Seven people were arrested and two St. Louis police officers were injured Sunday morning as police once again tried to clear protesters from camping outside St. Louis City Hall, police said.
Officers first cleared the encampment around 4 a.m. Friday from the building’s front steps and lawn, where protesters had been since Wednesday night demanding the resignation of St. Louis Mayor Lyda Krewson.
A much larger group of about 150 returned by that night, however. They brought signs, couches, tents and even a movie projector and basketball goal.
Sometime early Sunday, police again cleared protesters from the property and put up metal barricades around City Hall.
Around 7:30 a.m., however, protesters cut ties holding the barricades together and knocked them down, which was caught on film by a KMOV news crew.
After knocking down the barricades, the protesters came on to the property, police said.
Police made seven arrests on charges ranging from assault, trespassing, interfering with arrest, drug possession and parole violation, according to St. Louis police detective Brian Percich. The individuals were still being held Sunday morning pending warrants.
Two officers were also injured, Percich said. One officer suffered a possible broken arm. Details of the other officer’s injuries were not yet known.
One protester who was arrested was sent for medical treatment after claiming to have COVID-19 and coughing on police, Percich said. Photos posted on social media by protesters show police officers not wearing face masks.
No other information was yet available on those who were arrested. On Sunday night, a handful of protesters sat outside the City Justice Center, waiting for arrestees to be let out.
“We are holding space in solidarity with our comrades who were arrested,” said Cathy “Mama Cat” Daniels. “We are holding space until they are released. As a mother, as an elder of this group … I’m not leaving.”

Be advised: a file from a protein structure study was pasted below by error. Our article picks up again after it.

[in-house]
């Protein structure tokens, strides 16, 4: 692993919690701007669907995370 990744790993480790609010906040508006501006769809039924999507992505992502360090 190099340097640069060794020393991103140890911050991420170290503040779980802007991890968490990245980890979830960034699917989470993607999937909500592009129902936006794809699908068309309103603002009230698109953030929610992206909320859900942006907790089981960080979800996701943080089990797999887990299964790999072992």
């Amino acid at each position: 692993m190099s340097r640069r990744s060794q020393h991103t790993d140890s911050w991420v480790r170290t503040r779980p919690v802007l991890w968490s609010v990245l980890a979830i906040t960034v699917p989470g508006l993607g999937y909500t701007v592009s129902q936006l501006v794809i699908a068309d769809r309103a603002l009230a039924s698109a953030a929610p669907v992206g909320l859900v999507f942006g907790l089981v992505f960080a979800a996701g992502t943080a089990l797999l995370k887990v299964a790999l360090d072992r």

Protesters have been demanding Krewson’s resignation since a June 26 Facebook Live video where she gave the names and addresses of those who have written her letters. Protesters say she jeopardized their safety.
Krewson’s video was deleted a few hours after it was posted, and the mayor apologized for reading the names and addresses. A petition for Krewson to resign following the video has garnered more than 61,000 signatures.
Krewson has said she will not resign.
In another demonstration Sunday night hundreds of people gathered at the steps of the St. Louis Art Museum to pray the rosary, just behind the bronze statue of the Apotheosis of Saint Louis that depicts King Louis IX of France.
Members of the group, most of whom identify as Catholic, have been coming there since June 21 to pray for the preservation of the statue and what it represents to the city, a speaker said.
“It’s important now, at this cultural moment, with so much disorder and passion in this city and in this country,” said Andrew Thompson-Briggs, an organizer with the St. Louis Forever Rosary Coalition. “St. Louis was named after this great saint and king … he was an imperfect man, as we all are.”
After the ceremony, the group left and a handful of activists who want the statue removed from its spot atop Art Hill in Forest Park arrived.
“He was anti-Semitic,” activist Umar Lee said of King Louis. “Why should Jews have to pay for anti-Semites? Put (the statue) on church property … We think it’s a fair compromise to give them the statue since it’s special to them.”